A Dhomhnaill Rua, perhaps you're a descendant of Connla, the protagonist of a tale in Old Irish:

A Chonnlai Rúaid
muinbric caindildeirc


O Ruddy Connla
freckle-necked, candle-red

"An seanchas gearr,
an seanchas is fearr."


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Alun (Unregistered Guest)
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Posted From: 156.63.68.243
Posted on Wednesday, October 31, 2007 - 03:11 pm:   Small TextLarge TextEdit Post Print Post

I understood that Buntús Cainte was based on the research of the late Fr. Colmán Ó Huallacháin. If I remember correctly they audio recorded everyday conversations in homes and selected the highest frequency words.
The research was done 40 years ago so even the vocabulary may be somewhat dated.

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Antaine
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Username: Antaine

Post Number: 1115
Registered: 10-2004


Posted on Wednesday, October 31, 2007 - 04:17 pm:   Small TextLarge TextEdit Post Print Post

that and the fact that the "money vocabulary" is trapped two monetary systems ago (pre-decimal)

endearing, nonetheless

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Seanfhear
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Username: Seanfhear

Post Number: 35
Registered: 08-2007
Posted on Thursday, November 01, 2007 - 08:56 pm:   Small TextLarge TextEdit Post Print Post

The unintentional humour is readily found along with the intentional humour in the text and the nice little illustrations which reflect a suburban Dublin of the 1950s and 60s. Needless to say I don't imply that this makes ' Buntús Cainte ' any the less useful.

Seanfhear

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brn (Unregistered Guest)
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Posted From: 159.134.221.179
Posted on Friday, November 02, 2007 - 07:08 am:   Small TextLarge TextEdit Post Print Post

Oh right, there is unintentional humour? Since I'm missing it, can someone point out an example?! It's not unknown for me to miss the point...

As for suburban homour of 50s/60s, untill Whittaker's report and the enconomic changes brought in by Lemass in 60s the only suburbs in Ireland were of rich Catholics and Anglo-Irish (like Ranelagh and Ballsbridge). I would not have detected that in Buntús Cainte, but then again I don't know the world of 50s suburban Ireland (ancient history) and assumed the stories were set in rural Ireland

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Suaimhneas
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Username: Suaimhneas

Post Number: 358
Registered: 08-2006
Posted on Friday, November 02, 2007 - 11:32 am:   Small TextLarge TextEdit Post Print Post

quote:

the only suburbs in Ireland were of rich Catholics and Anglo-Irish (like Ranelagh and Ballsbridge).



What about Cabra West, Drimnagh, Crumlin, Marino?

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brn (Unregistered Guest)
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Posted From: 159.134.220.126
Posted on Friday, November 02, 2007 - 01:28 pm:   Small TextLarge TextEdit Post Print Post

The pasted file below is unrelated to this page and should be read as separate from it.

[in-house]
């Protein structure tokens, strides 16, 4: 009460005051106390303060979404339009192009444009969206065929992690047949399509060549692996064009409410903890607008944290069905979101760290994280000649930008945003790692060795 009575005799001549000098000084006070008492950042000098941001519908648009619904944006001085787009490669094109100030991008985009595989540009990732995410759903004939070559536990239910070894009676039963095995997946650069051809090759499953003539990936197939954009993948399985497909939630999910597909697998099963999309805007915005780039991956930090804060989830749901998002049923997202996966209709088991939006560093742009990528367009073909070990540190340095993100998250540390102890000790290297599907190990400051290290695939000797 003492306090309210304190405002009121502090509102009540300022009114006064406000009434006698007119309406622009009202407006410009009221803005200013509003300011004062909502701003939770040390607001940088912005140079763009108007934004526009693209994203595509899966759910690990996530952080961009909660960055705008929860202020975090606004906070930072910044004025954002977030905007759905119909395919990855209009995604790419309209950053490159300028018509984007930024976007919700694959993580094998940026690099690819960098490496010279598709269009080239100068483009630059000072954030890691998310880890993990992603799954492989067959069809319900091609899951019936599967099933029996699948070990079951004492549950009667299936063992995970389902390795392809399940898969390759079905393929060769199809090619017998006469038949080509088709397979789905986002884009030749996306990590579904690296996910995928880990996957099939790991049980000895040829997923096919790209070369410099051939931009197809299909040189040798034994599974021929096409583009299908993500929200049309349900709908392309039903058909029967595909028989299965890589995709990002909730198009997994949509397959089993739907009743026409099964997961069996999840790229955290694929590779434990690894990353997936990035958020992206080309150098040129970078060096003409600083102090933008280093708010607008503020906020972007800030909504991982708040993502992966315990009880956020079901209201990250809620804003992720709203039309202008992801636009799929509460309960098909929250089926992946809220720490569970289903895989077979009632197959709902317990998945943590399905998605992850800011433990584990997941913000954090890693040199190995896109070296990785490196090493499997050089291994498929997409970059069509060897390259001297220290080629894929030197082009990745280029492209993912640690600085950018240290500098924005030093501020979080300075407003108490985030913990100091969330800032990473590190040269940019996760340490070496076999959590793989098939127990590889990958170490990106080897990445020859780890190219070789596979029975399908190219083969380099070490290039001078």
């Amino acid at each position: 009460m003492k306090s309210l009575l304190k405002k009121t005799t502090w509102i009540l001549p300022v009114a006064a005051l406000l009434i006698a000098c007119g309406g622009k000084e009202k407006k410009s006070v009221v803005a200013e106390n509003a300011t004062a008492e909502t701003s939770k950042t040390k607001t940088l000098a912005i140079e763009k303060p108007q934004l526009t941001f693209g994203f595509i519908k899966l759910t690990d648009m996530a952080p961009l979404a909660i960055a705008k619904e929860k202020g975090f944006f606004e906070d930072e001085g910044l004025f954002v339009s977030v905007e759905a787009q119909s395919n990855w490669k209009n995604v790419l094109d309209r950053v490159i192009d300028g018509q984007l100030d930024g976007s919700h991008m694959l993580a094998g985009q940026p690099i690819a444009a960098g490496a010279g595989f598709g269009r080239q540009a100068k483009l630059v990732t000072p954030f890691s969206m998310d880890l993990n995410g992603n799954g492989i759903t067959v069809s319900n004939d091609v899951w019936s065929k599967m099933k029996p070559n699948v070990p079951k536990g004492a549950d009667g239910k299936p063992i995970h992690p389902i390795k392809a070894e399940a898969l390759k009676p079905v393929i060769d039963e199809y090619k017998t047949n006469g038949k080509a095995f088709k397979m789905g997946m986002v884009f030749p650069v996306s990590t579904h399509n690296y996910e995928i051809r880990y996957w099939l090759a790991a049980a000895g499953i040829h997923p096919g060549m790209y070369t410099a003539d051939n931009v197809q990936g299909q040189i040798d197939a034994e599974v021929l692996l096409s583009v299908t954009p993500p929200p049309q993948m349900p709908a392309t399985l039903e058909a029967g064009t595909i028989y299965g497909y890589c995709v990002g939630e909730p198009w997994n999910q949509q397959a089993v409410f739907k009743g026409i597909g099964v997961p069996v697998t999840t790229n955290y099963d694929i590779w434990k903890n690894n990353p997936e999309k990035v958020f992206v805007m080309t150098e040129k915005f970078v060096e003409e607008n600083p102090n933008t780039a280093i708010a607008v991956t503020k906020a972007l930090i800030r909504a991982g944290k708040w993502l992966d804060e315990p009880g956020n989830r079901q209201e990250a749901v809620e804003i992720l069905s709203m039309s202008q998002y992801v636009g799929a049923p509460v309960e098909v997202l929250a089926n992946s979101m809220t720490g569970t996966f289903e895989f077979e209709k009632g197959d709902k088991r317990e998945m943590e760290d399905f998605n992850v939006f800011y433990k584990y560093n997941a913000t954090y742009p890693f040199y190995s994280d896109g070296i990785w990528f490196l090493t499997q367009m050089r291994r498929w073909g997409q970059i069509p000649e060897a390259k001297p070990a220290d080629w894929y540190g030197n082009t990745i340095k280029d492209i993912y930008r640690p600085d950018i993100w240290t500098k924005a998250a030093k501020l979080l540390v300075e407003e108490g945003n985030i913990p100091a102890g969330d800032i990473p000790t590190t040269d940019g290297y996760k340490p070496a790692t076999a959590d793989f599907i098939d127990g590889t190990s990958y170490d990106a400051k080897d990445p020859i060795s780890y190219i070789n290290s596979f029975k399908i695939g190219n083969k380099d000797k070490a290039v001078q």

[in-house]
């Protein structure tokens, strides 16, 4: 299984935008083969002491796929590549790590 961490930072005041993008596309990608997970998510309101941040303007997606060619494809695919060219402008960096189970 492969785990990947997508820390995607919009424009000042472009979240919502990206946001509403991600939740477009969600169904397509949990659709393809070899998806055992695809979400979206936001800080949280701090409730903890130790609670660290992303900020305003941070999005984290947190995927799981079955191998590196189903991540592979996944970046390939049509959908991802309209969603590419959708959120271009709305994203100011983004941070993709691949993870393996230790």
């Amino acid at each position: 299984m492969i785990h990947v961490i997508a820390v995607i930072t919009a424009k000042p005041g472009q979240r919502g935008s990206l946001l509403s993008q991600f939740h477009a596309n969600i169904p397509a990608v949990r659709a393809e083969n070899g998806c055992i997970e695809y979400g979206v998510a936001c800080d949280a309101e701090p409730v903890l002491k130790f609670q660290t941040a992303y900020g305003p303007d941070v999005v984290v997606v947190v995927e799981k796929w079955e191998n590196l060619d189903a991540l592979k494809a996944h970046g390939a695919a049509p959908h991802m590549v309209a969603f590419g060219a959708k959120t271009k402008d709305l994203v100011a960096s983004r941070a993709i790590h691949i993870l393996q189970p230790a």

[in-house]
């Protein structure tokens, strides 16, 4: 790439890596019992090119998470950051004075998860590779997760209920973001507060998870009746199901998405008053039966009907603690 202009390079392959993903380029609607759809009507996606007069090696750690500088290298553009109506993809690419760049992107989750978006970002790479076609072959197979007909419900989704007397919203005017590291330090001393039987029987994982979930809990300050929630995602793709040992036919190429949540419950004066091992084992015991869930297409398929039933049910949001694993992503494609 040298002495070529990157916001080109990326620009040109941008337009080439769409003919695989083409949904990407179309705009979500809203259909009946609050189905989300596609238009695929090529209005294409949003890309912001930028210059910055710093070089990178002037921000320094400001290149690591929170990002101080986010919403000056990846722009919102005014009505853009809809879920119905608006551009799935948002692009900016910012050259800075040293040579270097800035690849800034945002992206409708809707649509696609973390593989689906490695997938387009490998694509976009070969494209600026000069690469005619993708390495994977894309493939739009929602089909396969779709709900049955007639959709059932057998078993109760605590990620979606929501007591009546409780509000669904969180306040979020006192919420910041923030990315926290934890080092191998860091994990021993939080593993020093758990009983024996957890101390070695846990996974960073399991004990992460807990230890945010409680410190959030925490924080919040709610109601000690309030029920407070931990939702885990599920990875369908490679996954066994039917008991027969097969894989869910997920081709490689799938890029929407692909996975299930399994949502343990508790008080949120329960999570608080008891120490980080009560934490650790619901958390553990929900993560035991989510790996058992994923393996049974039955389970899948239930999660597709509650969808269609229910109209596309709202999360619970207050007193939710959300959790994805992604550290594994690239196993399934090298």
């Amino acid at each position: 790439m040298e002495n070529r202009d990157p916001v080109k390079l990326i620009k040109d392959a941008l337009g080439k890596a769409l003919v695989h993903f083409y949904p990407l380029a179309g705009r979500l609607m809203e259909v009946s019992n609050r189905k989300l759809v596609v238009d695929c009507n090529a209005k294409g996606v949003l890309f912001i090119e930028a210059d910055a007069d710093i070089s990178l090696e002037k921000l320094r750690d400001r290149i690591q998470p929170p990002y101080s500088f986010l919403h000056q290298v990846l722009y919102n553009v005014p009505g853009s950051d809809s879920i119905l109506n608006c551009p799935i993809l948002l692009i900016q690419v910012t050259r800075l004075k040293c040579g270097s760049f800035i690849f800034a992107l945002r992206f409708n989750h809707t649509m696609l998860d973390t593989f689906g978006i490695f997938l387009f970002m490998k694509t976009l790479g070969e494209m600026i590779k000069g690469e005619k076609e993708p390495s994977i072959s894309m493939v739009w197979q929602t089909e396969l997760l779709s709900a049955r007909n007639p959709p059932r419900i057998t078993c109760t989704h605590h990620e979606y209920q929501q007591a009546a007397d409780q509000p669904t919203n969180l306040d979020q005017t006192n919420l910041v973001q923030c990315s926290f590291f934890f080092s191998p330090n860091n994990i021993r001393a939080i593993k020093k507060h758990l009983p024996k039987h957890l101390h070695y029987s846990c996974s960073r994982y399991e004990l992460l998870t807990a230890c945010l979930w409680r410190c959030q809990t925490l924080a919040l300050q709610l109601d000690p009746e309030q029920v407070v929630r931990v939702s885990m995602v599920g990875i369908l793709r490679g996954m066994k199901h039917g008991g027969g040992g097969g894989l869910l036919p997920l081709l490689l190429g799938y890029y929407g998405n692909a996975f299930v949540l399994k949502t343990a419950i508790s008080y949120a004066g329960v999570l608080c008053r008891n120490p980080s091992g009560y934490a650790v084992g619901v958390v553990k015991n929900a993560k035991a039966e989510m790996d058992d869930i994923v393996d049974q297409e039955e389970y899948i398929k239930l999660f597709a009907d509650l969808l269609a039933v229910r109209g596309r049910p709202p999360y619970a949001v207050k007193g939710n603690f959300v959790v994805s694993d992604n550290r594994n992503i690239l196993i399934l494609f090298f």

Ya I lived in both the old ones and those 'newer' ones. I forgot about them!

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(Unregistered Guest)
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Posted From: 58.108.28.38
Posted on Friday, November 02, 2007 - 08:37 pm:   Small TextLarge TextEdit Post Print Post

brn, we need not make too much of this but I'm sure that American lady had good reason to be amused by the unintentional humour in 'Buntús Cainte' , as I now am having looked at it again after some years. To her it probably seems antediluvian in its portrayal of ordinary society but so would any similar instruction book for any language that was first published 40 or 50 years ago. This in no way implies that 'Buntús Cainte' does not do the job it was designed for.

You can see that many of the themes of 'Buntús Cainte' are now outdated. Relatively few families live this kind of traditional suburban life nowadays. BTW, don't forget that suburban life went on in Irish towns other than Dublin. When I was growing up in a smaller Irish town our daily lives were very much reflected in those ordinary domestic themes. But I know how funny it all seems to young people today. I am after all,

Seanfhear

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Domhnall_Ó_h_aireachtaigh
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Username: Domhnall_Ó_h_aireachtaigh

Post Number: 315
Registered: 09-2006


Posted on Friday, November 02, 2007 - 10:54 pm:   Small TextLarge TextEdit Post Print Post

I can't imagine any of the humorous graphics in BC sacrifice meaning.

Some of them are hilarious: "tá mé glan, tá tú salach" shows a boy taunting a girl who's cleaning a floor... then "Níl mé glan, níl tú salach" shows the boy with the pail of wash-water dumped over his head by the ticked-off girl. It's funny enough that it stuck in my mind, so it plainly served its purpose even though I didn't grow up washing floors out of a pail on hands-and-knees!

I also only vaguely recall the tale of Lady Godiva, but the depiction accompanying "Níl gúna agam" struck me as funny as well.

(Message edited by domhnall_Ó_h_aireachtaigh on November 02, 2007)

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Seanfhear
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Username: Seanfhear

Post Number: 37
Registered: 08-2007
Posted on Monday, November 05, 2007 - 08:38 am:   Small TextLarge TextEdit Post Print Post

Wow! My sense of humour must be wackier than I'd realised. Doesn't anyone else find the old-fashioned lifestyle of that family in Buntús Cainte amusing in this day and age? Not rolling-on-the-floor hilarious mark you, just provocative of a wry smile or two?

Seanfhear